Other plays include A Summer Burning (Blyth, 1977); The Tomorrow Box (Kawartha Summer Theatre, 1980), which won the Best Production Award at the Hiroshima Festival; Another Season’s Promise (Blyth, 1986), and a new sequel, Another Season’s Harvest, both written with Keith Roulston; Half a Chance (Lighthouse Festival, 1988); Yankee Notions (Blyth, 1992); No Sweat; The Perilous Pirate’s Daughter (written with David Archibald); and Glengarry School Days (Blyth, 1994), written with Janet Amos.

    From 1998 to 2002 Anne was artistic director of the Blyth Festival, a theatre dedicated to new Canadian works which she co-founded in 1975. Anne has also worked extensively as a dramaturge. Many of Anne's plays focus on the farm communities of southern Ontario, and typically feature strong, independent women struggling against stubborn men, or conflicts between parent and child, conformity and individuality. Learn More
  4. Bruce Barton

    Bruce Barton

    Bruce Barton is an educator, playwright, dramaturg, and director. Born in Montreal, raised and educated in Ontario, he spent from 1991 through 2001 living on Canada’s East Coast, including Corner Brook, NF, Charlottetown, PE, and Halifax, NS. Bruce received a doctorate in Drama and Theatre from the Graduate Centre for Study of Drama, University of Toronto, where he now holds a position in playwriting and dramaturgy. He has articles published in Canadian Theatre Review, Theatre Research in Canada, Essays in Drama, and Canada on Stage. Additional book projects include a theoretical study of the relationship between theatre and film (2004) and a critical history of Atlantic Canadian theatre (2005).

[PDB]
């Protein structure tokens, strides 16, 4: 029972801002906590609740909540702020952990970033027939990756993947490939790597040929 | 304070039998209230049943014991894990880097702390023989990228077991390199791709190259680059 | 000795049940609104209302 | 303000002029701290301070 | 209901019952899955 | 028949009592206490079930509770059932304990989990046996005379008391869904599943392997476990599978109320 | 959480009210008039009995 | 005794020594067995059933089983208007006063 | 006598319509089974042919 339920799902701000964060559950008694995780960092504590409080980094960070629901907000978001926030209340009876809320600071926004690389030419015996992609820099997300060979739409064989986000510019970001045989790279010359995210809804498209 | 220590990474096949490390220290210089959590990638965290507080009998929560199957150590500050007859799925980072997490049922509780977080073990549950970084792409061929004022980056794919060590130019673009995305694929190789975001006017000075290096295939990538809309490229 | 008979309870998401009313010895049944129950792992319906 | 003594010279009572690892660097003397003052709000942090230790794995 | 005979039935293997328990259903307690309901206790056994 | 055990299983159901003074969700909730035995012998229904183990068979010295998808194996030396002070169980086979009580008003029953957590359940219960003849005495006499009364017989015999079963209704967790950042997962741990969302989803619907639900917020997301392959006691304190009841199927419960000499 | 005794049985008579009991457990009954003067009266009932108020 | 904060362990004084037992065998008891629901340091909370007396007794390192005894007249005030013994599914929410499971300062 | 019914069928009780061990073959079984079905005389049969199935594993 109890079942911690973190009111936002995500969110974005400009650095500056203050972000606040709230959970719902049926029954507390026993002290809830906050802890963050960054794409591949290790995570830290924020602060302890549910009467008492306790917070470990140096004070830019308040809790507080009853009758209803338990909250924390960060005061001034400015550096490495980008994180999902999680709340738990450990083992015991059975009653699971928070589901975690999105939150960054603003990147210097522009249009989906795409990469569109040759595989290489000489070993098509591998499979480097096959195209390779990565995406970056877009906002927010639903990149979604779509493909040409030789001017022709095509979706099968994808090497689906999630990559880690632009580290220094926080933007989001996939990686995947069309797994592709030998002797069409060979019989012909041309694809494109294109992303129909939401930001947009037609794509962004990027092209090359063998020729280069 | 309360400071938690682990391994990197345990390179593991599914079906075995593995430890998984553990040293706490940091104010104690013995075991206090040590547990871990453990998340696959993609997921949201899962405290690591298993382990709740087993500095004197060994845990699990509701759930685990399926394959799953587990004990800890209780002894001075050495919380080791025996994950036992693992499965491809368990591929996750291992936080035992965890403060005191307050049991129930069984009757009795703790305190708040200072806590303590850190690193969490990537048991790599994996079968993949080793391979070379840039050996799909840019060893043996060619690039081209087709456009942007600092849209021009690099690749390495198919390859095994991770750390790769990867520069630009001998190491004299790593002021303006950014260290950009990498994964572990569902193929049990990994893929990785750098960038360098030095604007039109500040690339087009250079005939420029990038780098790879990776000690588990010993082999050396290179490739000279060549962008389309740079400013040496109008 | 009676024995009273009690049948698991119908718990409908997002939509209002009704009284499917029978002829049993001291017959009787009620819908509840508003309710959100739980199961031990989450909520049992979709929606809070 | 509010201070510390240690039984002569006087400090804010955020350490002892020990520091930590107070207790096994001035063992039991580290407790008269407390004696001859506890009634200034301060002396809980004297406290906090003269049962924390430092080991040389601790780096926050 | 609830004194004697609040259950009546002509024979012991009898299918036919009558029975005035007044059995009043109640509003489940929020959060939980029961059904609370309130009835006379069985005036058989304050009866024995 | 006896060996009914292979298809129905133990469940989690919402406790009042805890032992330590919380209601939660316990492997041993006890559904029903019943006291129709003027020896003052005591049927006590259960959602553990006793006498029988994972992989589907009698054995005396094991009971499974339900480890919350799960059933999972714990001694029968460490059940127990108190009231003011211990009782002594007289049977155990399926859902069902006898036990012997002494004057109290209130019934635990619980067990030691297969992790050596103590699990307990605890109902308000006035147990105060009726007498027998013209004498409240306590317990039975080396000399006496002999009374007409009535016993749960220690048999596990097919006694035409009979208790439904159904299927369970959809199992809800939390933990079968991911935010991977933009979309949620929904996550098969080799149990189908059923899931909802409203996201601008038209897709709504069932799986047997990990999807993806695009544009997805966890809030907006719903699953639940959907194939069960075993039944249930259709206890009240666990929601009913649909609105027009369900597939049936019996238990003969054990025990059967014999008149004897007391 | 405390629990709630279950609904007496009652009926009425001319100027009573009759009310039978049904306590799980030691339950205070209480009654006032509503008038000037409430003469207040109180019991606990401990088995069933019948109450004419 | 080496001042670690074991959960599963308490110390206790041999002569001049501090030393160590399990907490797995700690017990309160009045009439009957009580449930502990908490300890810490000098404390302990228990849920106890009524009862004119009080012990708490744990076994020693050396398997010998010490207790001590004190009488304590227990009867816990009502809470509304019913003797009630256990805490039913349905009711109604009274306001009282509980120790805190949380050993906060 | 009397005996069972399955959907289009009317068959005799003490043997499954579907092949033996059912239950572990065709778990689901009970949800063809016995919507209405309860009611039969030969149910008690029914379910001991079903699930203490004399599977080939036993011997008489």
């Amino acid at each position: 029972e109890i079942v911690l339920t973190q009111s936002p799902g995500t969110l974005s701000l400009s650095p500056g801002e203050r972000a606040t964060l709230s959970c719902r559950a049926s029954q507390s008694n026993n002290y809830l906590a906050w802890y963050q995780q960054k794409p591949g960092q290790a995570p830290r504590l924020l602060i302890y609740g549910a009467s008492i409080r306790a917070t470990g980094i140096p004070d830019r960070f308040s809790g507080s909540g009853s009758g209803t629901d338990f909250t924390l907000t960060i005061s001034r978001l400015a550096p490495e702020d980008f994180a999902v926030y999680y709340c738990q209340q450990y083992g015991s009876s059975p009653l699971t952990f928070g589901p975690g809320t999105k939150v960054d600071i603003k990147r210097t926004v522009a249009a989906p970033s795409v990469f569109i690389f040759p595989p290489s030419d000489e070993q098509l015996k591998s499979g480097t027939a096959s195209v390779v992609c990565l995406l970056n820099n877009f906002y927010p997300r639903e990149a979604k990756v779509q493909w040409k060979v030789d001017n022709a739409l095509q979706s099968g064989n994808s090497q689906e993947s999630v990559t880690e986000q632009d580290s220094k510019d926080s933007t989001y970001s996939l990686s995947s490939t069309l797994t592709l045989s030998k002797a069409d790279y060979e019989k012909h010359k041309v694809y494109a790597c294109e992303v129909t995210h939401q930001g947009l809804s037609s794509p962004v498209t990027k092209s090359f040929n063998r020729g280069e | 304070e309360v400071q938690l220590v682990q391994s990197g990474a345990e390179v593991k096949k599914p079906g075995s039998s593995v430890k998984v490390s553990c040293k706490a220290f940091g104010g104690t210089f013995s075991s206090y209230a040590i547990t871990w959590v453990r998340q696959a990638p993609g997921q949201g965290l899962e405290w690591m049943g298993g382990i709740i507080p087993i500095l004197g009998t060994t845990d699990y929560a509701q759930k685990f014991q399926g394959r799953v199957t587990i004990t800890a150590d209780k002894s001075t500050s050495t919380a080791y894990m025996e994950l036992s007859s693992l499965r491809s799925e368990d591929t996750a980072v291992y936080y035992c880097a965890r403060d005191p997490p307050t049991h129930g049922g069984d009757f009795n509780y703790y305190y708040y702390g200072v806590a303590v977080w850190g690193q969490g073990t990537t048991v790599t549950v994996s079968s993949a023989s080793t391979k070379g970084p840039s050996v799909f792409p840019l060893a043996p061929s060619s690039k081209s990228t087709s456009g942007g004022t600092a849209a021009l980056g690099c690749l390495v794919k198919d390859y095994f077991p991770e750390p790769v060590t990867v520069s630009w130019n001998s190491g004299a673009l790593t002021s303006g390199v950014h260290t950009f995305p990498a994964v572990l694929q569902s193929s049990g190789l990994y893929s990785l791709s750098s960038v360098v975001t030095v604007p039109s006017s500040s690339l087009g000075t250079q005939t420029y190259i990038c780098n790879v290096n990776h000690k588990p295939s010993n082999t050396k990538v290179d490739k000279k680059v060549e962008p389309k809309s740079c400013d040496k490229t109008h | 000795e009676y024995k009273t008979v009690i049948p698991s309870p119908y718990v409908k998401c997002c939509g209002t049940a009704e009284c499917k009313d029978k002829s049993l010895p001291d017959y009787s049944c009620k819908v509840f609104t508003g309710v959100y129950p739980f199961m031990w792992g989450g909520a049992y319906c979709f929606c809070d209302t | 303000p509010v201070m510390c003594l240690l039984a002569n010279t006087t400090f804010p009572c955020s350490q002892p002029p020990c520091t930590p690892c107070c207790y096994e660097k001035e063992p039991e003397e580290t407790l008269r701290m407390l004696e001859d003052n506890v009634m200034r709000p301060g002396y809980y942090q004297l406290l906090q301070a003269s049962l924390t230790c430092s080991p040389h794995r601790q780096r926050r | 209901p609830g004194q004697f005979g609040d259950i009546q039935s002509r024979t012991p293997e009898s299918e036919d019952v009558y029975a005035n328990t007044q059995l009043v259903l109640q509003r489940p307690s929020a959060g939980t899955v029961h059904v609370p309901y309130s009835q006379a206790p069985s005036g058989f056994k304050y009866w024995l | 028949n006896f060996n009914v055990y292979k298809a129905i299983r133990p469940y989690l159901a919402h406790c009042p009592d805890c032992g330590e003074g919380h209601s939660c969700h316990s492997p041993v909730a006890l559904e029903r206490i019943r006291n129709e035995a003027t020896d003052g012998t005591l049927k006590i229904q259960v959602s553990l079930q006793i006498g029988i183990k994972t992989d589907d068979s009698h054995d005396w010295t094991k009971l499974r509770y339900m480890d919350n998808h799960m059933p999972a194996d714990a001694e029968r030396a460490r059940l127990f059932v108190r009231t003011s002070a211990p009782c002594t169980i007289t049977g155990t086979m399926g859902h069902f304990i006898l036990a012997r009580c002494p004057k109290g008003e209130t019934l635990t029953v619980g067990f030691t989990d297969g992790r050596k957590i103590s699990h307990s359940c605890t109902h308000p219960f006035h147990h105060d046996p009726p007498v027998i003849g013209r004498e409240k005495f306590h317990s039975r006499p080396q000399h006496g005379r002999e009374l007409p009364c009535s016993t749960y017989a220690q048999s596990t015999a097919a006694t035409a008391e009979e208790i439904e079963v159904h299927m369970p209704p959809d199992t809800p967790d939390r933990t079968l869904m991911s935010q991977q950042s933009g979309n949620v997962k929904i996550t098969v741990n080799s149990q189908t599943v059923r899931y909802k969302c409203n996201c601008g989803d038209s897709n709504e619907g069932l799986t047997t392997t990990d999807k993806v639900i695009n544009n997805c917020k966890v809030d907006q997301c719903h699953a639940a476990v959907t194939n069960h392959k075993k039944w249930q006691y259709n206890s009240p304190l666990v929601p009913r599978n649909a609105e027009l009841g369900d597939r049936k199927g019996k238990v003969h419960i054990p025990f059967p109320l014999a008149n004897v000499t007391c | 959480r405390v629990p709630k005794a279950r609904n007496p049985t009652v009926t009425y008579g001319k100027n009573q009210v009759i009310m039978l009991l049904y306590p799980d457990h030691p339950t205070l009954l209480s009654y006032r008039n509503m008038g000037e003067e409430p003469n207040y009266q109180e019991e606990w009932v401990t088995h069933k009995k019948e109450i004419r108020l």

He is currently completing an extensive entry on Canadian Drama in English for the online Canadian Encyclopedia, and he is the author of the annual, year-end drama review essay for the University of Toronto Quarterly. He is also the editor of Theatre Research in Canada. As dramaturg, Bruce has worked extensively with new and established playwrights throughout Canada, and is currently focusing on physically-based theatre creation (specifically with Toronto’s Number Eleven Theatre). Bruce is a national award-winning playwright with credits in stage and video production, as well as CBC radio drama. His play Roswell is included in New Canadian Drama 8, published by Borealis Press. He is a past-president of the Playwrights Atlantic Resource Centre, and a current member of the Playwrights Guild of Canada. Learn More